C2—C1—N1 111.0 (10) I5—Na1—I1 86.95 (13)
C3—N1—C1 109.5 (10) I5—Na1—I3 88.73 (12)
C4—N2—C2 114.6 (12) I5—Na1—I2 177.4 (2)
C5—N3—C7 112.7 (10) N1—C3—C4 113.1 (10)
C6—N4—C8 111.8 (10) N2—C4—C3 109.0 (11)
I1—Na1—I4 178.20 (17) N2—C2—C1 108.3 (11)
I1—Na1—I3ii 91.40 (13) N3—C7—C8 110.8 (10)
I2—Na1—I4 84.32 (12) N3—C5—C6 110.7 (10)
I2—Na1—I3ii 89.46 (12) N4—C8—C7 105.3 (11)
I2—Na1—I1 94.56 (14) N4—C6—C5 106.4 (10)
I2—Na1—I3 89.12 (13) N5—C11—C12 111.3 (10)
I3ii—Na1—I4 90.00 (12) N6—C12—C11 109.0 (10)
I3—Na1—I4 87.19 (13) N6—C10—C9 110.8 (10)
I3—Na1—I3ii 176.97 (18) Na1—I3—Na1i 176.87 (7)
Symmetry codes: (i) [x-{\script{1\over 2}}, -y+{\script{1\over 2}}, z-{\script{1\over 2}}]; (ii) [x+{\script{1\over 2}}, -y+{\script{1\over 2}}, z+{\script{1\over 2}}].

Table 5
Hydrogen-bond geometry (Å, °) for 2

D—H⋯A D—H H⋯A DA D—H⋯A
N6vi—H6B⋯I6vi 0.89 2.99 3.626 (11) 130
N6vi—H6A⋯O1iii 0.89 1.97 2.856 (16) 175
N5vi—H5B⋯O1ii 0.89 1.99 2.878 (15) 178
N5vi—H5A⋯I7xii 0.89 2.83 3.557 (10) 140
N4v—H4B⋯I6xiii 0.89 2.55 3.440 (12) 175
N4v—H4A⋯I5vii 0.89 2.99 3.663 (13) 134
N4v—H4A⋯I1vii 0.89 3.25 3.881 (14) 130
N3v—H3B⋯I4iv 0.89 3.22 3.748 (11) 121
N3v—H3B⋯I3ix 0.89 3.22 3.767 (12) 122
N3v—H3B⋯I2ix 0.89 3.04 3.610 (11) 124
N3v—H3A⋯I7xii 0.89 2.68 3.543 (12) 165
N2iv—H2B⋯I2ix 0.89 3.14 3.867 (16) 140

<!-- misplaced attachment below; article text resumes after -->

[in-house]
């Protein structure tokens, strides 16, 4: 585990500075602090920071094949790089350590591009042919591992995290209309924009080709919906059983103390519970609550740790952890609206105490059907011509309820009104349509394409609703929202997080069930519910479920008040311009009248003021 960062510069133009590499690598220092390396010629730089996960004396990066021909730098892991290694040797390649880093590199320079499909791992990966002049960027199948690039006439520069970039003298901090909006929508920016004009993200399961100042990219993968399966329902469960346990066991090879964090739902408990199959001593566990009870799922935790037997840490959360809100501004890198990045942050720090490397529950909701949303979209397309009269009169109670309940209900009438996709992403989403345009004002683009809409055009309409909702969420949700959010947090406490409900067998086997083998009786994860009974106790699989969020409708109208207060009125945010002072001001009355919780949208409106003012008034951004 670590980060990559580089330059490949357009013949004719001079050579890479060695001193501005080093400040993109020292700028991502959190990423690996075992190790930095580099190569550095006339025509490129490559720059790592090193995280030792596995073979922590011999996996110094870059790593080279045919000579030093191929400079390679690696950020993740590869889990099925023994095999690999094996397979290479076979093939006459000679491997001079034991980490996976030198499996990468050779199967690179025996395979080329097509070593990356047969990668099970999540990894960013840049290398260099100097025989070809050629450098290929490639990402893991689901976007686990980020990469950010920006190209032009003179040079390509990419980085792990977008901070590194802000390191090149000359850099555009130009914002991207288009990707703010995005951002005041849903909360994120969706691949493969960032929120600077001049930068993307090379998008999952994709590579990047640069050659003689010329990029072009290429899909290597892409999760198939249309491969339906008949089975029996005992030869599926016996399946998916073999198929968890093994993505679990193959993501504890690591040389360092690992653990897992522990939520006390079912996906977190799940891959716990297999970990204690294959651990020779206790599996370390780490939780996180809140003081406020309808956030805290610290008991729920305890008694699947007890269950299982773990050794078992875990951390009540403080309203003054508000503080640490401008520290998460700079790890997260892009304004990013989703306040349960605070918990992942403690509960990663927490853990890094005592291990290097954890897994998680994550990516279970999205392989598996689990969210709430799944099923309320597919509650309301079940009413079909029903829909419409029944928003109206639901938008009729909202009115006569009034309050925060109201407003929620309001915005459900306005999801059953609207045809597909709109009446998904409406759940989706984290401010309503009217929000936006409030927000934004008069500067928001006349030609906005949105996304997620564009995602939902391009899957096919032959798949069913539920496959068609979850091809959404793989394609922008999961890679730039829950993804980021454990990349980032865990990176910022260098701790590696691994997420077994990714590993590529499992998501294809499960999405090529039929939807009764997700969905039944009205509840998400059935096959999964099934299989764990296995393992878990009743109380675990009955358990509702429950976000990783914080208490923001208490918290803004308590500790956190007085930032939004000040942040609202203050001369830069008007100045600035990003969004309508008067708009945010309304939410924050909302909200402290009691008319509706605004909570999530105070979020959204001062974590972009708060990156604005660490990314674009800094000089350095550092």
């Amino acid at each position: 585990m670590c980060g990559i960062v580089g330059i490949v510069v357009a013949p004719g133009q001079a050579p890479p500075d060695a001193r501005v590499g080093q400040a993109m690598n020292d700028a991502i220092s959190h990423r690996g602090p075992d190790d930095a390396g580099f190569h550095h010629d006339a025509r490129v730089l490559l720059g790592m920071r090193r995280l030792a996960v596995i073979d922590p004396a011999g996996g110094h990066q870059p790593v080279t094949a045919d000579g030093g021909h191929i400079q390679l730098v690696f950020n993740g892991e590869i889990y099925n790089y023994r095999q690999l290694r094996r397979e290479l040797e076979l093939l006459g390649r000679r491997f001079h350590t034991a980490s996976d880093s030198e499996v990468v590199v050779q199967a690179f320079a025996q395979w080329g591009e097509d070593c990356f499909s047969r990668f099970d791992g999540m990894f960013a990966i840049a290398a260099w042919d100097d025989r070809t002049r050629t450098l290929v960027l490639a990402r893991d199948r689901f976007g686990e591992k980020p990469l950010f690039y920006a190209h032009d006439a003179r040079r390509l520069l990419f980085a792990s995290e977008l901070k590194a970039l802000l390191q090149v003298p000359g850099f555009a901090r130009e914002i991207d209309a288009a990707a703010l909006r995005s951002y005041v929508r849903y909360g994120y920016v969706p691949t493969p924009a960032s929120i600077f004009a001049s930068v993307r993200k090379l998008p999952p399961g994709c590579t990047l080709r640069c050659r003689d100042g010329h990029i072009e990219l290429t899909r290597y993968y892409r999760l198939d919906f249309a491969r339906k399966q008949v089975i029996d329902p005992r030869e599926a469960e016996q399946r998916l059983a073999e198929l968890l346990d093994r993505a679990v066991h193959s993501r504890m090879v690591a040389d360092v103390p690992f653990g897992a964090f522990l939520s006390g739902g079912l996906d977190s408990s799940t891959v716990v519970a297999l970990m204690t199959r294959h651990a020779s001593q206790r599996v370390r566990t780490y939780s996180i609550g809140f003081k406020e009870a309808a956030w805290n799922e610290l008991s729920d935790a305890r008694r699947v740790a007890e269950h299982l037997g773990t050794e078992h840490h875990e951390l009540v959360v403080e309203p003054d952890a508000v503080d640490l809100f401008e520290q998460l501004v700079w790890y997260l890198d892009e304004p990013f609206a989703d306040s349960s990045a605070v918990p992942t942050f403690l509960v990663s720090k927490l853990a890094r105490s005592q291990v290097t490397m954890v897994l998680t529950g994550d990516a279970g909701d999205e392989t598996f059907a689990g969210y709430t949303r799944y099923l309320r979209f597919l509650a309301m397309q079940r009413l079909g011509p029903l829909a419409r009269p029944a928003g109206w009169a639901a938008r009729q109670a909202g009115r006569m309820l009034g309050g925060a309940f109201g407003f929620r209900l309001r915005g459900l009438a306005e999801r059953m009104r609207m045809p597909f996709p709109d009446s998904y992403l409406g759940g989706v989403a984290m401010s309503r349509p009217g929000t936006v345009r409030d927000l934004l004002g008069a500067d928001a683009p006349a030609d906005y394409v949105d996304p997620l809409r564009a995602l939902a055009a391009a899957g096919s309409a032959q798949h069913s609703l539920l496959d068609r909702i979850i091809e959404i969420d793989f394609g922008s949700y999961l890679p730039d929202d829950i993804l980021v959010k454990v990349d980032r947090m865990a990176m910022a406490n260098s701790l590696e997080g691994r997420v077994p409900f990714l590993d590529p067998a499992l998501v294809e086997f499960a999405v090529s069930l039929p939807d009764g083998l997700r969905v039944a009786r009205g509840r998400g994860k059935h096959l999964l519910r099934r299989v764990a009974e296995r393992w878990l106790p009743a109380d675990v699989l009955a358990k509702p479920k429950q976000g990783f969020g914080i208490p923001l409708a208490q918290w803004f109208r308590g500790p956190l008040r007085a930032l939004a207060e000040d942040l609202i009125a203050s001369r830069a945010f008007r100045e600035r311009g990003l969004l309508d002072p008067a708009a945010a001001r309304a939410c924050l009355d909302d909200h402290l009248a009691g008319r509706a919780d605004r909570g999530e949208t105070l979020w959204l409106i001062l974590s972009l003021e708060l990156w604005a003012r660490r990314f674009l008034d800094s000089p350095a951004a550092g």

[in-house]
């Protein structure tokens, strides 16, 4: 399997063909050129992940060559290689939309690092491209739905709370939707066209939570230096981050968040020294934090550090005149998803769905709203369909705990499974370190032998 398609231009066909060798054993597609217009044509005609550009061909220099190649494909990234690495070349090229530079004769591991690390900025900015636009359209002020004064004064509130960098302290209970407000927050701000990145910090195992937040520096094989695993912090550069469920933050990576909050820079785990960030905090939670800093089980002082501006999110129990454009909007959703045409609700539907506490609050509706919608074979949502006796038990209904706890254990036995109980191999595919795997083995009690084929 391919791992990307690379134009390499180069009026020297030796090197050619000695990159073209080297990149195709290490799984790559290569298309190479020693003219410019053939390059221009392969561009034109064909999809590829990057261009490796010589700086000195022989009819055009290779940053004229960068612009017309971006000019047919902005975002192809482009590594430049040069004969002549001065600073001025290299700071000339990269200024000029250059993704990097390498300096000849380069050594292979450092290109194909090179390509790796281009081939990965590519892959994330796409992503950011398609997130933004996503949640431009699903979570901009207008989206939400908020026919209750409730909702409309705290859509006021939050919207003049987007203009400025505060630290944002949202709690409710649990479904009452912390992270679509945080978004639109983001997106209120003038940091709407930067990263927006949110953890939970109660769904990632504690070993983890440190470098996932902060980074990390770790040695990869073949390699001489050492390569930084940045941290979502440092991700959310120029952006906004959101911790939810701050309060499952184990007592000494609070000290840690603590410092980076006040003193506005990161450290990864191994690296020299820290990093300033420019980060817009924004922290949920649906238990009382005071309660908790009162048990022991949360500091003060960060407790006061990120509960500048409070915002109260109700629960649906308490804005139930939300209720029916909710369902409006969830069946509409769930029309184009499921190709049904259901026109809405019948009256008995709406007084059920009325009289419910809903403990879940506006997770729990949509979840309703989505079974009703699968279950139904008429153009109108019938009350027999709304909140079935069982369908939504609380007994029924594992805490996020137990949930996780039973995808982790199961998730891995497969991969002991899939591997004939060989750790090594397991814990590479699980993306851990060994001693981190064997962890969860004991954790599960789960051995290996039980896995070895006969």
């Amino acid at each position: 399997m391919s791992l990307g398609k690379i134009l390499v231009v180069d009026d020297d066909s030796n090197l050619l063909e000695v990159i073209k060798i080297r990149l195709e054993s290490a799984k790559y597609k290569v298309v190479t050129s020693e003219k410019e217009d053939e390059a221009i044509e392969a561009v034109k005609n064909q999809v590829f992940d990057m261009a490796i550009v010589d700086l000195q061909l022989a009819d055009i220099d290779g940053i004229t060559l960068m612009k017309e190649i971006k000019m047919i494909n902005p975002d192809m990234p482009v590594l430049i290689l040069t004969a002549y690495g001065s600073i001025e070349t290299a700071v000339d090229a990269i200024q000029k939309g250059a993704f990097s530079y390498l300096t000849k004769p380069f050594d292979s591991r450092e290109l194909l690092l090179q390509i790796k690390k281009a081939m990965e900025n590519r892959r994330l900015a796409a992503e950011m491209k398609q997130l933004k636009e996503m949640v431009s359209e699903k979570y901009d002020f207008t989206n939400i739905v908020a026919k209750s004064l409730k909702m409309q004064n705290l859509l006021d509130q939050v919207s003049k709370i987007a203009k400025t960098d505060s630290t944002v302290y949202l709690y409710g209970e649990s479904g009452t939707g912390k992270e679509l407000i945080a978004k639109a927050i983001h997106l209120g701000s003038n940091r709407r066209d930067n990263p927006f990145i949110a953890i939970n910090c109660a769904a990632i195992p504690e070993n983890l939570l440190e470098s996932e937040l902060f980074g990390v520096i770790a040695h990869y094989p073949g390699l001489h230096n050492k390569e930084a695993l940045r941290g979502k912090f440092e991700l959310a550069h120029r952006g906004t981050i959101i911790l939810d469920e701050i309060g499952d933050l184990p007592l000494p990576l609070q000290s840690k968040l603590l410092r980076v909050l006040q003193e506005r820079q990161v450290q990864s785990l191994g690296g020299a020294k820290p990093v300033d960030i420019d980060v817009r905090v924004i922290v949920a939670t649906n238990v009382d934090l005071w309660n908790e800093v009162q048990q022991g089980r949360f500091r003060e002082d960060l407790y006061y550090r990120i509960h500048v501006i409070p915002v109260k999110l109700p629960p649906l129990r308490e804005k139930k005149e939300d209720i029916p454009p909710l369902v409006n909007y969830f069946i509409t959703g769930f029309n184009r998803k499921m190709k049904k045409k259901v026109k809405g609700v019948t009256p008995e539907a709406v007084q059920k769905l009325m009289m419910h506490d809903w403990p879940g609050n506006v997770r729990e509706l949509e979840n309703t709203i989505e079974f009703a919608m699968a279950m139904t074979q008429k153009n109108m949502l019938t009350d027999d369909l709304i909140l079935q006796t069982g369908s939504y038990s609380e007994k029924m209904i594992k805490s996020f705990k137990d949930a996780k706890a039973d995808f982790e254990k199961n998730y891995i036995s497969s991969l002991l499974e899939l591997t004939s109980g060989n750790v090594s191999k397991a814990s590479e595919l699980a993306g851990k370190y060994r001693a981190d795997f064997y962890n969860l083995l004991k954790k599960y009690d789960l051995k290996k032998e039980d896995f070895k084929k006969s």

N2iv—H2A⋯I3ix 0.89 2.70 3.405 (13) 138
N1iv—H1B⋯I6xi 0.89 2.62 3.496 (11) 169
N1iv—H1A⋯I7xii 0.89 2.92 3.613 (11) 136
N1iv—H1A⋯I1viii 0.89 3.32 3.804 (11) 117
O1i—H2⋯I2ix 0.85 (1) 2.68 (9) 3.471 (12) 155 (18)
O1i—H1⋯I5ii 0.85 (1) 2.69 (4) 3.501 (11) 161 (11)
Symmetry codes: (i) x-2, y, z; (ii) [-x-{\script{1\over 2}}, y+{\script{1\over 2}}, -z+{\script{1\over 2}}]; (iii) -x, -y+2, -z+1; (iv) -x-1, -y+1, -z+1; (v) [x-{\script{3\over 2}}, -y+{\script{3\over 2}}, z+{\script{1\over 2}}]; (vi) x-2, y+1, z; (vii) [-x-{\script{1\over 2}}], [y+{\script{1\over 2}}, -z+{\script{3\over 2}}]; (viii) [x-{\script{3\over 2}}, -y+{\script{3\over 2}}, z-{\script{1\over 2}}]; (ix) -x-1, -y+1, -z+1; (x) [-x-{\script{3\over 2}}, y+{\script{1\over 2}}], [-z+{\script{1\over 2}}]; (xi) [x-{\script{5\over 2}}, -y+{\script{3\over 2}}, z-{\script{1\over 2}}]; (xii) x-2, y+1, z; (xiii) [x-{\script{3\over 2}}, -y+{\script{3\over 2}}, z+{\script{1\over 2}}].
[Figure 5]
Figure 5
A view of the asymmetric unit in compound 2. All H atoms have been omitted for clarity. [Symmetry codes: (i) x − [{1\over 2}], −y + [{1\over 2}], z − [{1\over 2}]; (ii) x + [{1\over 2}], −y + [{1\over 2}], z + [{1\over 2}].]
[Figure 6]
Figure 6